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Some veterinary hospitals would fall under White House vaccine mandate

On Thursday, November 4, the Biden Administration announced a vaccine mandate that said any company with 100 or more employees must require all employees to be fully vaccinated against COVID-19 by January 4, 2022, or implement weekly testing and require masks for unvaccinated workers.

On Saturday, a ruling by a federal appeals court temporarily put a halt to those plans.

The mandate, issued by the US Occupational Safety and Health Administration (OSHA) would apply to an estimated 84 million US workers, including many in the veterinary field.

Although most privately-owned veterinary practices don’t have enough employees to be affected by the ruling, many corporate-owned practices do, including dozens of AAHA-accredited hospitals owned by corporate groups such as Blue Pearl and Veterinary Clinics of America (VCA): The 100-or-more-employee threshold applies to the number of employees a business has company-wide across multiple locations.

AAHA-accredited practices owned by smaller regional practice groups are affected as well, like AAHA-accredited Coral Springs Animal Hospital in Coral Springs, Florida.

A 24-hour referral hospital, Coral Springs is owned by Encore Vet Group in Saratoga Springs, New York, which has around 2,000 employees at 51 practices—18 of which are either AAHA-accredited or pre-accredited.

Melissa Mauldin, CVPM, SHRM-SCP, manager of HR engagement at Encore, told NEWStat that despite the injunction, Encore is continuing to make plans behind the scenes for how to implement the mandate should the injunction be overturned.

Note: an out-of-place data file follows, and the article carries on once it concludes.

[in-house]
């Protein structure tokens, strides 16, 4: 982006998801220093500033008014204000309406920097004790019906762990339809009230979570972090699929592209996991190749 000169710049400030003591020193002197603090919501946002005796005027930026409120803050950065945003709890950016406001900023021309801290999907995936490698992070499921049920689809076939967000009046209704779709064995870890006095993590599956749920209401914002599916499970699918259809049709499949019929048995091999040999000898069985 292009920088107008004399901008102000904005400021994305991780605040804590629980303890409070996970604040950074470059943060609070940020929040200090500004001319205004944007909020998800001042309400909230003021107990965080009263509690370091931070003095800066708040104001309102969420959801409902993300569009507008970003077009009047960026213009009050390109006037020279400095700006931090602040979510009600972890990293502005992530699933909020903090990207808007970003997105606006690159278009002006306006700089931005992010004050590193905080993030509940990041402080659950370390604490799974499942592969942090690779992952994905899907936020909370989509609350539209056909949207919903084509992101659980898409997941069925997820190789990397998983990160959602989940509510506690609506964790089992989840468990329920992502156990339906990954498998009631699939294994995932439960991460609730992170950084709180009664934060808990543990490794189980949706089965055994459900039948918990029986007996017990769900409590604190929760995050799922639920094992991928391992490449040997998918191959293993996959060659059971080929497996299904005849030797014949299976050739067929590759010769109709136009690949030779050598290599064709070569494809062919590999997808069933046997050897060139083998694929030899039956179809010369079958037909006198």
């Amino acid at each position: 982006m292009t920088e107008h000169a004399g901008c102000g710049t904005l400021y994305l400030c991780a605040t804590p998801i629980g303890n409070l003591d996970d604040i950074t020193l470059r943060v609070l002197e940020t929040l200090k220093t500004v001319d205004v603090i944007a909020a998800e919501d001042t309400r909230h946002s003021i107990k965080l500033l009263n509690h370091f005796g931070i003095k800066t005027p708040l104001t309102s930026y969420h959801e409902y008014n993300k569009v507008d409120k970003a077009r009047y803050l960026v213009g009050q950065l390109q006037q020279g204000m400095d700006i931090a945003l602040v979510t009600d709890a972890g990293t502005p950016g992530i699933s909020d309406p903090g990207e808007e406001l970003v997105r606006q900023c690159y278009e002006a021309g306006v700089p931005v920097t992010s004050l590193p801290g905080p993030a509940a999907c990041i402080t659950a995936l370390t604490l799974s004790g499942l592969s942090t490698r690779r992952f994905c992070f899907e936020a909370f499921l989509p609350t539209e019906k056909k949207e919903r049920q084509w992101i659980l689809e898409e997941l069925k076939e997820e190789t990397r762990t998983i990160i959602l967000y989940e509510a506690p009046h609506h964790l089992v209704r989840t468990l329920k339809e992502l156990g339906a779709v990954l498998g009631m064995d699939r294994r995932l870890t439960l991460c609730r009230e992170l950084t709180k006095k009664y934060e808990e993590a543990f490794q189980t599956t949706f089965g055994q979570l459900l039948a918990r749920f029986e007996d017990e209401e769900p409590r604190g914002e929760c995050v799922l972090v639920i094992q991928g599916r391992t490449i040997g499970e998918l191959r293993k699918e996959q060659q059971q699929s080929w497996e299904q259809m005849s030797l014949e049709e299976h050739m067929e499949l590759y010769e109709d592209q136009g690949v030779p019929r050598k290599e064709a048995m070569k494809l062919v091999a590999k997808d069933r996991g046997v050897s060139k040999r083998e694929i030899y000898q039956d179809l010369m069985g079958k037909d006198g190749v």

“We’re letting our teams know that we’re aware of the looming mandate, and aware of the potential legal challenges,” she said. “But we’re not making any formal announcement on plans until we know for sure.”

Mauldin says Encore wants to be prepared for whatever happens, noting that if the injunction is lifted, employers don’t have a lot of time to get their ducks in a row: “You’ve got to have your plan in place by December 4, and implemented by January 4.”  

For other practice groups, the options aren’t as clear cut.

Kristy Greco, vice president of human resources at Rarebreed Veterinary Partners, which owns 47 practices, 12 of which are AAHA-accredited, told NEWStat that their business model puts them in a gray area in regards to the OSHA ruling.

When Rarebreed buys a practice, they don’t buy it outright, Greco said. They purchase a majority share in the business and partner with the sellers, who retain an ownership stake. That ownership model means it’s unclear whether or not Rarebreed hospitals are covered by the mandate, and their lawyers are currently reviewing the OSHA guidelines.

Meanwhile,  Rarebreed is working on the logistics of putting a plan in place in case the court ruling is overturned and the company’s legal team determines it applies to them: “Our plan is not to mandate vaccinations, but instead to have unvaccinated employees test weekly and wear masks indoors,” which is an option under the Biden administration’s mandate.

Greco said Rarebreed has 1,300 employees across their 47 practices. “We’re all for keeping our teams safe,” Greco added. But whatever happens, “We are not going to order people to be vaccinated.”

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